> Household income per capita: $34,745
> Poverty rate: 15.9%
> Unemployment rate: 3.5%

Source: JERRYE AND ROY KLOTZ MD / Wikimedia Commons

18. Dewey County, South Dakota
> Avg. income loss per year of childhood residence: -$234.61
> Household income per capita: $19,529
> Poverty rate: 33.6%
> Unemployment rate: 9.3%

Source: NatalieMaynor / Flickr

17. Hinds County, Mississippi
> Avg. income loss per year of childhood residence: -$234.66
> Household income per capita: $32,627
> Poverty rate: 19.9%
> Unemployment rate: 4.9%

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Source: Joseph / Flickr

16. Leflore County, Mississippi
> Avg. income loss per year of childhood residence: -$236.32
> Household income per capita: $23,465
> Poverty rate: 34.8%
> Unemployment rate: 9.1%

Source: Thinkstock

15. Richmond City County, Virginia
> Avg. income loss per year of childhood residence: -$239.82
> Household income per capita: $35,536
> Poverty rate: 21.4%
> Unemployment rate: 4.2%

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Source: Thinkstock

14. Clarke County, Georgia
> Avg. income loss per year of childhood residence: -$241.54
> Household income per capita: $26,220
> Poverty rate: 28.3%
> Unemployment rate: 3.7%

Source: Thinkstock

13. Claiborne County, Mississippi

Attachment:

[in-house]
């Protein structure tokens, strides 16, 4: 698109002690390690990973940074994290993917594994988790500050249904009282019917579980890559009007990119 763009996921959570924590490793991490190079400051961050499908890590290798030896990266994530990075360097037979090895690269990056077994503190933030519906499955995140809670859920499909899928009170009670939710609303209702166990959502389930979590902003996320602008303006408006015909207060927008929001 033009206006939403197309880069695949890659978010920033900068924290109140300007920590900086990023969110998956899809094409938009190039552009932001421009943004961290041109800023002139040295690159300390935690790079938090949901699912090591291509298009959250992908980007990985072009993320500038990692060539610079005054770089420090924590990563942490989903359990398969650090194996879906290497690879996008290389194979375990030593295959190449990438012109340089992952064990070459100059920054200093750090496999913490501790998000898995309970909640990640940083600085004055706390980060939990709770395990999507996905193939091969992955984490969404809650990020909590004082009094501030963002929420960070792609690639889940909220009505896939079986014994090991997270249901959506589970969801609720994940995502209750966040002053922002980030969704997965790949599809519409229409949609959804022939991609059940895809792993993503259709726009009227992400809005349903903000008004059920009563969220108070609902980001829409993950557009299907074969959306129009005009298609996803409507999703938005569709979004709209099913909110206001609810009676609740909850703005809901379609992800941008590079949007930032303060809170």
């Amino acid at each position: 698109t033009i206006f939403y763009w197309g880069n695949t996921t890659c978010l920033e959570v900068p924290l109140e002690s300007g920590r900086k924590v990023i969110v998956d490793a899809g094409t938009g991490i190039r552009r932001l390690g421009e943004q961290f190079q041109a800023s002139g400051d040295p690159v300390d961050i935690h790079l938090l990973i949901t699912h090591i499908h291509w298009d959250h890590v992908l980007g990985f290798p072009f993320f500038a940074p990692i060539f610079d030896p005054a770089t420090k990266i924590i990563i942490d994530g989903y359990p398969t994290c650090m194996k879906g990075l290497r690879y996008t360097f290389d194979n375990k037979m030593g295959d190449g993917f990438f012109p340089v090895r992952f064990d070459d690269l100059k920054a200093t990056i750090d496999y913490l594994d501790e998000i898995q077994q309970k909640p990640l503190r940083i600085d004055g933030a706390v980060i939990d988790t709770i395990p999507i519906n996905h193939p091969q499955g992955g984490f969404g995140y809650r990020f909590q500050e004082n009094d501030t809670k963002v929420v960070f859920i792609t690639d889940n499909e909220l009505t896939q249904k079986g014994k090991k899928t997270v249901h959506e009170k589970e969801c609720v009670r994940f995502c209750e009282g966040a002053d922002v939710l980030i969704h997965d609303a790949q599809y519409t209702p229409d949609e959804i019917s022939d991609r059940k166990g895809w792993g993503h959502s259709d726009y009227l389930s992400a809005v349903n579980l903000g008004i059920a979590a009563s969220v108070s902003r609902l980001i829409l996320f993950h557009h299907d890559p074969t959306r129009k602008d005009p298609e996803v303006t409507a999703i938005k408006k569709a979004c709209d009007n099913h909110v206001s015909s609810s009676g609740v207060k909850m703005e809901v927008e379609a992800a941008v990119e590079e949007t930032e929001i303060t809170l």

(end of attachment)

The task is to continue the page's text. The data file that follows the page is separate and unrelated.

> Avg. income loss per year of childhood residence: -$242.03
> Household income per capita: $19,485
> Poverty rate: 32.4%
> Unemployment rate: 8.0%

Source: James Joel / Flickr

12. Kusilvak Census Area, Alaska
> Avg. income loss per year of childhood residence: -$244.63
> Household income per capita: $19,557
> Poverty rate: 26.2%
> Unemployment rate: 15.1%

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Source: BriYYZ / Flickr

11. McKinley County, New Mexico
> Avg. income loss per year of childhood residence: -$247.58
> Household income per capita: $19,744
> Poverty rate: 36.1%
> Unemployment rate: 6.2%

Source: Thomas R Machnitzki / Wikimedia Commons

10. Tunica County, Mississippi
> Avg. income loss per year of childhood residence: -$249.41
> Household income per capita: $22,618
> Poverty rate: 33.1%
> Unemployment rate: 6.0%

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Source: Wikimedia Commons

9. Humphreys County, Mississippi
> Avg. income loss per year of childhood residence: -$253.54
> Household income per capita: $21,846
> Poverty rate: 38.2%
> Unemployment rate: 10.8%

Source: Thinkstock

8. Glacier County, Montana
> Avg. income loss per year of childhood residence: -$263.48
> Household income per capita: $23,252
> Poverty rate: 27.3%
> Unemployment rate: 7.4%

Source: Nathan Cardozo / Flickr

7. Coahoma County, Mississippi